Karen Hughes

Another recent Bush appointee is Karen Hughes, the Undersecretary of State for Public Diplomacy. She is in charge of improving America’s image overseas. In short, she is the ‘spin doctor’ for explaining Bush Administration policies to the people of other countries.

In a recent visit to Egypt, an Egyptian opposition leader asked her why Bush mentions God so often in his speeches. This is said in the context within which Muslim extremists are using the idea that America is on a religious crusade against Islam to recruit soldiers and solicit funds for their campaigns. According to a briefing transcript, Hughes reports, “I asked whether he was aware that previous American presidents have also cited God, and that our Constitution cites “one nation under God.’

Actually, it appears that the person in charge of promoting foreign understanding of America does not have a working knowledge of the Constitution of the United States. The Constitution contains no mention of God. It only mentions religion twice – once to say, “no religious Test shall ever be required as a Qualification to any Office or public Trust under the United States” (Section VI, Article 3) , and “Congress shall make no law respecting an establishment of religion, or prohibiting the free exercise thereof” (Amendment I).

If anything, it would serve American interests well if the people in the Arab world knew what the US Constitution actually says about religion. It would also serve American interests well if the people in the Bush Administration knew what the US Constitution actually says about religion.

Harriet Miers

Miers’ job history includes an appointed position to the Texas lottery commission (under Governor George Bush), then serving Bush during the 2000 election campaign, getting a job in the Bush Administration as Assistant to the President and Staff Secretary, and moving up to White House Council in 2004.

Earlier this week, the Republican-controlled Senate Judiciary Committee returned the answers that Harriet Miers provided to a questionnaire, saying that her answers are inadequate.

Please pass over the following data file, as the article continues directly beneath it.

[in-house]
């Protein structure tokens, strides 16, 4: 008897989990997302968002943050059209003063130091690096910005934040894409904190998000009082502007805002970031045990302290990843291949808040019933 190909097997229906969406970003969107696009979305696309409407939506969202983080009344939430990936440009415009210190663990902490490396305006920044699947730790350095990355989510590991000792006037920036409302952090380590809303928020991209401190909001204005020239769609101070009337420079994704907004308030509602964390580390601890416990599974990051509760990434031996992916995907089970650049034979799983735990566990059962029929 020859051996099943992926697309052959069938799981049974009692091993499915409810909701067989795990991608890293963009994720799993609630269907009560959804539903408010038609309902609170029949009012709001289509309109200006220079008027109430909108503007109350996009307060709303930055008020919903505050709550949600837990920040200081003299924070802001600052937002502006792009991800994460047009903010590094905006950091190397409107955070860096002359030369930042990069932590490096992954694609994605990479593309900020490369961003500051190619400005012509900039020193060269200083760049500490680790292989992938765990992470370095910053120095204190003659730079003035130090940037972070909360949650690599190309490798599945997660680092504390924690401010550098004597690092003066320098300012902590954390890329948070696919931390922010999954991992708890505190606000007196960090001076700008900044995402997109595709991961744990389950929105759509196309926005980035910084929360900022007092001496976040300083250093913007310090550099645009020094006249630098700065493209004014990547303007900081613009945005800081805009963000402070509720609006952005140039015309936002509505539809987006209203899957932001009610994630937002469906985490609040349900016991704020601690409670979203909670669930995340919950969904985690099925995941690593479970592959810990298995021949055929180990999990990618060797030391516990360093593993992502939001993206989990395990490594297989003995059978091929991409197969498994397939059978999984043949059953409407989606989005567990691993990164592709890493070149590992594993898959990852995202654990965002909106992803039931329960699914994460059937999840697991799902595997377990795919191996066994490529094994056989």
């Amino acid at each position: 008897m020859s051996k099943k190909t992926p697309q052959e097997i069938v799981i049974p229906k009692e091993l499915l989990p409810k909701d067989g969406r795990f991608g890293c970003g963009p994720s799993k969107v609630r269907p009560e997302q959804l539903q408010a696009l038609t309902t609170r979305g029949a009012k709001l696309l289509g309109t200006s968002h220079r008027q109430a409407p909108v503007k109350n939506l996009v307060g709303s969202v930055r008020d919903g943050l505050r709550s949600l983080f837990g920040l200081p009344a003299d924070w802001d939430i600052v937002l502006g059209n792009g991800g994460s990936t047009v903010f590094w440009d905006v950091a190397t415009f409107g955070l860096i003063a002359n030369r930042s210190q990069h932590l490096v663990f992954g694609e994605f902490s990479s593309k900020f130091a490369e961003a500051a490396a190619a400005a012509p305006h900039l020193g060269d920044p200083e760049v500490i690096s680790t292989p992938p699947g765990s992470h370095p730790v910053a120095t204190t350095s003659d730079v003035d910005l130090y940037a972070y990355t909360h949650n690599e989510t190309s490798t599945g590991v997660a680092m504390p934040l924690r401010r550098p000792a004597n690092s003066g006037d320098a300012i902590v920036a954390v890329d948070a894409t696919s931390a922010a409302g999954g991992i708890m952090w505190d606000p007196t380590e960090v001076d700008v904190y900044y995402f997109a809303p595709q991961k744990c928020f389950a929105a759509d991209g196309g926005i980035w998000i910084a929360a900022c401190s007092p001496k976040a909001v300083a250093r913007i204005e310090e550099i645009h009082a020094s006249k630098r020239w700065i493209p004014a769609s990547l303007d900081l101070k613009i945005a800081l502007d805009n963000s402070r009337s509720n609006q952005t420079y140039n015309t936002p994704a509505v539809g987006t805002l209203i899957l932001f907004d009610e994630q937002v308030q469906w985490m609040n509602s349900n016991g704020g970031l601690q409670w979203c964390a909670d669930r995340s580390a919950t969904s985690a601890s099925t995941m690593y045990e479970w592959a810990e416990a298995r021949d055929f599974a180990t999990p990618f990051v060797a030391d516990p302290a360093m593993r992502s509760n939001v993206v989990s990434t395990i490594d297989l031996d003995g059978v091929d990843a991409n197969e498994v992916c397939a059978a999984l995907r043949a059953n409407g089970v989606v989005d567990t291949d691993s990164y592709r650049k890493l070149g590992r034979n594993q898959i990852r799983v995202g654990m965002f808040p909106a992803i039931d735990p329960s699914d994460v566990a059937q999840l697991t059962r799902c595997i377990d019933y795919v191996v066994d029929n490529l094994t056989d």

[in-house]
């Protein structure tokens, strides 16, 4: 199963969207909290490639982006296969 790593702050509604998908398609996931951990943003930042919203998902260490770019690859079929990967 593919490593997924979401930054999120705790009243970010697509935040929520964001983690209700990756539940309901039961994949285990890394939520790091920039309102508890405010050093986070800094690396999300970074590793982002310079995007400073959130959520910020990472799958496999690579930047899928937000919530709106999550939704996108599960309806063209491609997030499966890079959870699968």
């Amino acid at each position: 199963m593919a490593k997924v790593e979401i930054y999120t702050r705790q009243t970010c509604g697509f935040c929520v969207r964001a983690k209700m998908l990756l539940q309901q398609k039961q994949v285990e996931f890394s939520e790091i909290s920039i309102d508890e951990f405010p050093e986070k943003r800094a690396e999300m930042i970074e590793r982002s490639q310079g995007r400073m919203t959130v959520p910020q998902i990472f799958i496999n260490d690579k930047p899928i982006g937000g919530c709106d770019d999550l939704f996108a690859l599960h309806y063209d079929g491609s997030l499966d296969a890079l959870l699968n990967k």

One of her answers even contained an error, where she wrote that she had to make sure that the Dallas City Council conformed to the proporational representation requirement of the Equal Protection Clause.

There is no proporational representation requirement of the Equal Protection Clause.

The severity of this mistake comes to light if we consider that a Supreme Court Justice needs to write a decision about what the Constitution says about a particular case before it. The Justice needs to know what the Constitution says. Furthermore, that Justice needs to have enough presence of mind to double-check his or her facts. She should have asked somebody, somewhere, to check her answers and make sure that it makes sense. She should have exercised as much care answering the Senate’s questions as she would have otherwise spent writing a Supreme Court decision.


A good manager does not know how to do every job that needs doing in his organization. But he knows how to find good people to do those jobs. If we discover that jobs are being filled by people who are not capable of doing that job well, our questions should ultimately fall on those who do the hiring.

In this case, it is not just President Bush who does the hiring. It is also the Senate that is supposed to be giving him advice and consent. It is the Senate’s job to look over the qualifications of those that the President submits and say, “I don’t think that this is the best person for the position” or “Heck, sure, I think he can do the job.”

Many people want to blame the President alone. However, it is time to start asking Senators as well, “Why are you allowing these people into these positions?”